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Posted 31 March 2013 - 06:02 PM

i suggest go to robert reeves astrophotography web site
he was grand master of sc camera
sc have internal reflection issues
this is normal but annoying
here is example

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#16 Starman27

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Posted 01 April 2013 - 08:57 AM

Excellent mod.

#17 highfnum

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Posted 02 April 2013 - 08:56 PM

Thx
BigC I suggest you read
Adventures with mr schmidt telescopes
By David H Levy (star trails)
He explains agony and ecstasy of using
Camera
3 years to focus with film

#18 highfnum

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Posted 02 April 2013 - 09:11 PM

here one more

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#19 Giorgos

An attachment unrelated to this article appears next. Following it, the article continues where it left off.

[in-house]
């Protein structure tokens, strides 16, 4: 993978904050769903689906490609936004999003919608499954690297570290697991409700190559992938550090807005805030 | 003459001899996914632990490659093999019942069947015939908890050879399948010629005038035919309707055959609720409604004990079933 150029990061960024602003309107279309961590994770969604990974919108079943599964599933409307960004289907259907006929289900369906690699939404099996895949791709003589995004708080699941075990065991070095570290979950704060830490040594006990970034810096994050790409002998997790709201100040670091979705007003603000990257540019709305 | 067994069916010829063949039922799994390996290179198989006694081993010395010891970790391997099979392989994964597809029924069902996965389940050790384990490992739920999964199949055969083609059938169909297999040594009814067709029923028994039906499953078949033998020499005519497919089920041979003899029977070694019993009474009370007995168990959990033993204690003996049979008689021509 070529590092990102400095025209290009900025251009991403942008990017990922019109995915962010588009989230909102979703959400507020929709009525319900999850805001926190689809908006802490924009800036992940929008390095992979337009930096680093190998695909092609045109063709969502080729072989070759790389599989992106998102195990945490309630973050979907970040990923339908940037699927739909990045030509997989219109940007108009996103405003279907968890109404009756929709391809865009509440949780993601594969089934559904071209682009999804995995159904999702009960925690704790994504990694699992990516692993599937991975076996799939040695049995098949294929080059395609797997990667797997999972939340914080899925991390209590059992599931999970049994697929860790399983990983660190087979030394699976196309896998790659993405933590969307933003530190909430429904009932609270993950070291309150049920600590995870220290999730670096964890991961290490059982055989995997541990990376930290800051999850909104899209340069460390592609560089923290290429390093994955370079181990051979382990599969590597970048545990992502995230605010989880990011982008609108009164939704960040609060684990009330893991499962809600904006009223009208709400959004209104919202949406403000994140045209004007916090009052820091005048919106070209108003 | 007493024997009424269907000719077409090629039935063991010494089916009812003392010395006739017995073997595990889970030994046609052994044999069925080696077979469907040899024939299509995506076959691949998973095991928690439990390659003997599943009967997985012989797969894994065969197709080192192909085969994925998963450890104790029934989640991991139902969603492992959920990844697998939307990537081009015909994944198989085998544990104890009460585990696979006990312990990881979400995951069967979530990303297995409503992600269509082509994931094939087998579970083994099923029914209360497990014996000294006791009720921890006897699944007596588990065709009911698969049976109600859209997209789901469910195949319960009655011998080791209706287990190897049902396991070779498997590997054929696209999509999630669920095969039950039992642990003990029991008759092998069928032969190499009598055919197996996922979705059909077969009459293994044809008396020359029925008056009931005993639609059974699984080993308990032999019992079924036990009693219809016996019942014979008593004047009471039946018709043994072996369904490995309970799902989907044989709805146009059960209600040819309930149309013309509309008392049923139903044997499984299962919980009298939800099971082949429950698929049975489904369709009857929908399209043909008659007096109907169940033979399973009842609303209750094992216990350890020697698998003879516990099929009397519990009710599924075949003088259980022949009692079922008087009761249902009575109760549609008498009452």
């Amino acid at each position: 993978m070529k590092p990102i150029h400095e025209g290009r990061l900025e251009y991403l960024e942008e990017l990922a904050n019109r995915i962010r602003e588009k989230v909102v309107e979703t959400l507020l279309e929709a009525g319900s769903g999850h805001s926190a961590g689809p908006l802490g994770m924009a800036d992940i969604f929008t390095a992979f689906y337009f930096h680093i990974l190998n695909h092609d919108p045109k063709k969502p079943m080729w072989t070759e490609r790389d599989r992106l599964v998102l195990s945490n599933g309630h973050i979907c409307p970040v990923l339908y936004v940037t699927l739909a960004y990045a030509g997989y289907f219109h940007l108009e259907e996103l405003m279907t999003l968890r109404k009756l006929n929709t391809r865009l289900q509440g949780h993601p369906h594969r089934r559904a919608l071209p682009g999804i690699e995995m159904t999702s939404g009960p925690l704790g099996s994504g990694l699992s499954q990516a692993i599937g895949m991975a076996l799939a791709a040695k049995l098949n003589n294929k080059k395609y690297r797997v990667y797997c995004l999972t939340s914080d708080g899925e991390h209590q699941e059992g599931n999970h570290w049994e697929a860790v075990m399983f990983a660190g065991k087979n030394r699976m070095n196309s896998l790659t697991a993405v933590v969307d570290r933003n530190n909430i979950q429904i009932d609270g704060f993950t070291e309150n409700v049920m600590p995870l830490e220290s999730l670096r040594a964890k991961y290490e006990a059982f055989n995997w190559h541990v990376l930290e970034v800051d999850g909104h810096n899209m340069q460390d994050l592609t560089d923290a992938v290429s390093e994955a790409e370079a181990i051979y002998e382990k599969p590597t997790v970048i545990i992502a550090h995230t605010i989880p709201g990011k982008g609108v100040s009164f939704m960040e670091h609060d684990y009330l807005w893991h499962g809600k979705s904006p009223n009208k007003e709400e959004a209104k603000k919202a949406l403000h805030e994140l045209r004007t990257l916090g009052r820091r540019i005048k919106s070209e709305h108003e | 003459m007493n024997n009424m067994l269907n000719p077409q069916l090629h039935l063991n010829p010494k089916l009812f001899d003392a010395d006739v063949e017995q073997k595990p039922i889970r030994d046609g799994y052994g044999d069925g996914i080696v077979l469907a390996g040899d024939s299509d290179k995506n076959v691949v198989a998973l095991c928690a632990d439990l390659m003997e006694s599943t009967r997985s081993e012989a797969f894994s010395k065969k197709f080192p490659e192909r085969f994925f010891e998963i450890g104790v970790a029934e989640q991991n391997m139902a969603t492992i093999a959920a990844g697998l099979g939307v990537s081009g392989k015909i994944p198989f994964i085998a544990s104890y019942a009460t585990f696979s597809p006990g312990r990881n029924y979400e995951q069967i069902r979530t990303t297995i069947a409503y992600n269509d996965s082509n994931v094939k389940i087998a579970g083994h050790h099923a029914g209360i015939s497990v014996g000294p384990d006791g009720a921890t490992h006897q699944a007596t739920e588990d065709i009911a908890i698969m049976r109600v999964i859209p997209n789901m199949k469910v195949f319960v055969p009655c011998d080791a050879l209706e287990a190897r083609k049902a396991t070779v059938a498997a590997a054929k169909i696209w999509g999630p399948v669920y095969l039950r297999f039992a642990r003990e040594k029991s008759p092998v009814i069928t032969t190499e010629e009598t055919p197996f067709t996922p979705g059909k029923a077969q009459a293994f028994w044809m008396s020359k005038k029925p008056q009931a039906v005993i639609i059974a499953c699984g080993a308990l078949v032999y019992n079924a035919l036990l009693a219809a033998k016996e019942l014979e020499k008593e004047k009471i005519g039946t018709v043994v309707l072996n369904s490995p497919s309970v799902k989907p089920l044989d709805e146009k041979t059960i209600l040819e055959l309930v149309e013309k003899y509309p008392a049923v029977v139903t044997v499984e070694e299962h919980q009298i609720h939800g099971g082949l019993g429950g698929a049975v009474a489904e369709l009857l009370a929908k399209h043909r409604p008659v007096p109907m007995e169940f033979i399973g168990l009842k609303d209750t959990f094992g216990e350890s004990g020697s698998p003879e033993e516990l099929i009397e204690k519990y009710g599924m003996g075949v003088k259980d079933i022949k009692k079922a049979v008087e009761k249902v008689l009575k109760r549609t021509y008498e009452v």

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Posted 05 April 2013 - 01:03 PM

A schmidt camera without a film holder is virtualy useless... Film holders were manufactured to match with every specific schmidt camera and are NOT interchangeable (you can't use a film holder of another schmidt camera of the same aperture) the focus will be off. Using the lodestar the focus isn't perfect either because the focal plane of a schmidt is not flat. Also the chip of the lodestar is much smaller than a 24x36 mm frame so you will lose the large field characteristic of the schmidt design. I have tha same camera with 3 film holders but I plan to use it with black and white film that I will develop myself.